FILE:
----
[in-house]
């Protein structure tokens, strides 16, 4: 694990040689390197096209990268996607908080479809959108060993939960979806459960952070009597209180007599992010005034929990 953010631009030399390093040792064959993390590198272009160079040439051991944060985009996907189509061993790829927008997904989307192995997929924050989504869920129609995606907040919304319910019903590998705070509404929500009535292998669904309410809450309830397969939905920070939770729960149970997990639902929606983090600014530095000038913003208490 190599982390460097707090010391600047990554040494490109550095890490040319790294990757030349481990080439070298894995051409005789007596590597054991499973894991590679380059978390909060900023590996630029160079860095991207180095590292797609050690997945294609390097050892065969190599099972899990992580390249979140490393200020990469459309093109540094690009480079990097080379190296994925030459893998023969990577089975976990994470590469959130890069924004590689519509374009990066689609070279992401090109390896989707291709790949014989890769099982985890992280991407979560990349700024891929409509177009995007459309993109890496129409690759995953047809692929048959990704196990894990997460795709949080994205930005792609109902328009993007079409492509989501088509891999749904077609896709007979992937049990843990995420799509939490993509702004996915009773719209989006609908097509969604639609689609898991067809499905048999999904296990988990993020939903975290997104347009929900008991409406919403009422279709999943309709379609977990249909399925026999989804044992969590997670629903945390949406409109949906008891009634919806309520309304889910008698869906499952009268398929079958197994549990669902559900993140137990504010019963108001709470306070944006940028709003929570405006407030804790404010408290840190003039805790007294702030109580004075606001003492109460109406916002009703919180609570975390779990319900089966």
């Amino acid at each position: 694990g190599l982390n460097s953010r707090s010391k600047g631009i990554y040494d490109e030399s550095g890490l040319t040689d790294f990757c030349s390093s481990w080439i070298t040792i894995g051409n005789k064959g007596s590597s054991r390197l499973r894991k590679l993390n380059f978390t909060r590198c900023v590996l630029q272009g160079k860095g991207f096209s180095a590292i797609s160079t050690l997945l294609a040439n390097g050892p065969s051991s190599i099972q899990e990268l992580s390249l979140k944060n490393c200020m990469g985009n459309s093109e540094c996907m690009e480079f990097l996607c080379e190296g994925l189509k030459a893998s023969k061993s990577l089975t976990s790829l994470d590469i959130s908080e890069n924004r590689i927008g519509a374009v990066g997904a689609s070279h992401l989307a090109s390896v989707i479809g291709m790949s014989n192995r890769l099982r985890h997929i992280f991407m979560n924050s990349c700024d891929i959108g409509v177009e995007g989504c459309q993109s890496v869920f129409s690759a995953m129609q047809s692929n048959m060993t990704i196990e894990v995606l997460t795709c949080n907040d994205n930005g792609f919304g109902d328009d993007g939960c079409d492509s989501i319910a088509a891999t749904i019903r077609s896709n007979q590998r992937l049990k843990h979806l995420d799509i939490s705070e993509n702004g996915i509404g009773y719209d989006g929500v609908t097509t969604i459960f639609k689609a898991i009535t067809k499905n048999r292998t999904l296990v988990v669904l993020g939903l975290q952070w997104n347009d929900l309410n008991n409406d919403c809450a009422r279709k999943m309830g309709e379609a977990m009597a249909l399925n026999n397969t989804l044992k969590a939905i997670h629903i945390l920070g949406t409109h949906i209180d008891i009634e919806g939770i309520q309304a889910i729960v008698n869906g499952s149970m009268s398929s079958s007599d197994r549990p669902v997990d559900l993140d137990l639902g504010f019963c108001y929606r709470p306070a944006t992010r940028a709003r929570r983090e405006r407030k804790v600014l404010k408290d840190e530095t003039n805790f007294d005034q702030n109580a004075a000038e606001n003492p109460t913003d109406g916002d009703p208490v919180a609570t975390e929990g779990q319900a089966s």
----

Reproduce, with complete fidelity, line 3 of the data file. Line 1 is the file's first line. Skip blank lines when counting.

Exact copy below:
């Amino acid at each position: 694990g190599l982390n460097s953010r707090s010391k600047g631009i990554y040494d490109e030399s550095g890490l040319t040689d790294f990757c030349s390093s481990w080439i070298t040792i894995g051409n005789k064959g007596s590597s054991r390197l499973r894991k590679l993390n380059f978390t909060r590198c900023v590996l630029q272009g160079k860095g991207f096209s180095a590292i797609s160079t050690l997945l294609a040439n390097g050892p065969s051991s190599i099972q899990e990268l992580s390249l979140k944060n490393c200020m990469g985009n459309s093109e540094c996907m690009e480079f990097l996607c080379e190296g994925l189509k030459a893998s023969k061993s990577l089975t976990s790829l994470d590469i959130s908080e890069n924004r590689i927008g519509a374009v990066g997904a689609s070279h992401l989307a090109s390896v989707i479809g291709m790949s014989n192995r890769l099982r985890h997929i992280f991407m979560n924050s990349c700024d891929i959108g409509v177009e995007g989504c459309q993109s890496v869920f129409s690759a995953m129609q047809s692929n048959m060993t990704i196990e894990v995606l997460t795709c949080n907040d994205n930005g792609f919304g109902d328009d993007g939960c079409d492509s989501i319910a088509a891999t749904i019903r077609s896709n007979q590998r992937l049990k843990h979806l995420d799509i939490s705070e993509n702004g996915i509404g009773y719209d989006g929500v609908t097509t969604i459960f639609k689609a898991i009535t067809k499905n048999r292998t999904l296990v988990v669904l993020g939903l975290q952070w997104n347009d929900l309410n008991n409406d919403c809450a009422r279709k999943m309830g309709e379609a977990m009597a249909l399925n026999n397969t989804l044992k969590a939905i997670h629903i945390l920070g949406t409109h949906i209180d008891i009634e919806g939770i309520q309304a889910i729960v008698n869906g499952s149970m009268s398929s079958s007599d197994r549990p669902v997990d559900l993140d137990l639902g504010f019963c108001y929606r709470p306070a944006t992010r940028a709003r929570r983090e405006r407030k804790v600014l404010k408290d840190e530095t003039n805790f007294d005034q702030n109580a004075a000038e606001n003492p109460t913003d109406g916002d009703p208490v919180a609570t975390e929990g779990q319900a089966s």